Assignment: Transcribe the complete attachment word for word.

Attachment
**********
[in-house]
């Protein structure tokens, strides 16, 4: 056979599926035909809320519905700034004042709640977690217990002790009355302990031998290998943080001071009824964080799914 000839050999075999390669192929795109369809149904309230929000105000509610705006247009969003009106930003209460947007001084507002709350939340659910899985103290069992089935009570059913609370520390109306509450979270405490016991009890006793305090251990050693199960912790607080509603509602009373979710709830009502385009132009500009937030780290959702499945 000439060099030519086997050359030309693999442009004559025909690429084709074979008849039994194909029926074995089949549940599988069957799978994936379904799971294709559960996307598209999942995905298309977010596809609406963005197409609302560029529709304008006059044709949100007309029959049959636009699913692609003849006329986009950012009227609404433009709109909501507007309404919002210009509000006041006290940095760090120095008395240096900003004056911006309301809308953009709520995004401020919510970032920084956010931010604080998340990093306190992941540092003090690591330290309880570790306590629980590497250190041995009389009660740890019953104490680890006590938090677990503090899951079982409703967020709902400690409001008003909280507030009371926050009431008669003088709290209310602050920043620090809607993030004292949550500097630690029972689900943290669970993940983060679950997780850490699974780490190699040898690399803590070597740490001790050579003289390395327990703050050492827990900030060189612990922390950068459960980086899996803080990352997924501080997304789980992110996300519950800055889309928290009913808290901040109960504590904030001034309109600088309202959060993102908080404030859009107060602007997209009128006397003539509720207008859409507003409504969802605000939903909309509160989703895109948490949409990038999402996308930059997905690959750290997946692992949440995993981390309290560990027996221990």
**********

[in-house]
């Protein structure tokens, strides 16, 4: 056979599926035909809320519905700034004042709640977690217990002790009355302990031998290998943080001071009824964080799914 000839050999075999390669192929795109369809149904309230929000105000509610705006247009969003009106930003209460947007001084507002709350939340659910899985103290069992089935009570059913609370520390109306509450979270405490016991009890006793305090251990050693199960912790607080509603509602009373979710709830009502385009132009500009937030780290959702499945 000439060099030519086997050359030309693999442009004559025909690429084709074979008849039994194909029926074995089949549940599988069957799978994936379904799971294709559960996307598209999942995905298309977010596809609406963005197409609302560029529709304008006059044709949100007309029959049959636009699913692609003849006329986009950012009227609404433009709109909501507007309404919002210009509000006041006290940095760090120095008395240096900003004056911006309301809308953009709520995004401020919510970032920084956010931010604080998340990093306190992941540092003090690591330290309880570790306590629980590497250190041995009389009660740890019953104490680890006590938090677990503090899951079982409703967020709902400690409001008003909280507030009371926050009431008669003088709290209310602050920043620090809607993030004292949550500097630690029972689900943290669970993940983060679950997780850490699974780490190699040898690399803590070597740490001790050579003289390395327990703050050492827990900030060189612990922390950068459960980086899996803080990352997924501080997304789980992110996300519950800055889309928290009913808290901040109960504590904030001034309109600088309202959060993102908080404030859009107060602007997209009128006397003539509720207008859409507003409504969802605000939903909309509160989703895109948490949409990038999402996308930059997905690959750290997946692992949440995993981390309290560990027996221990």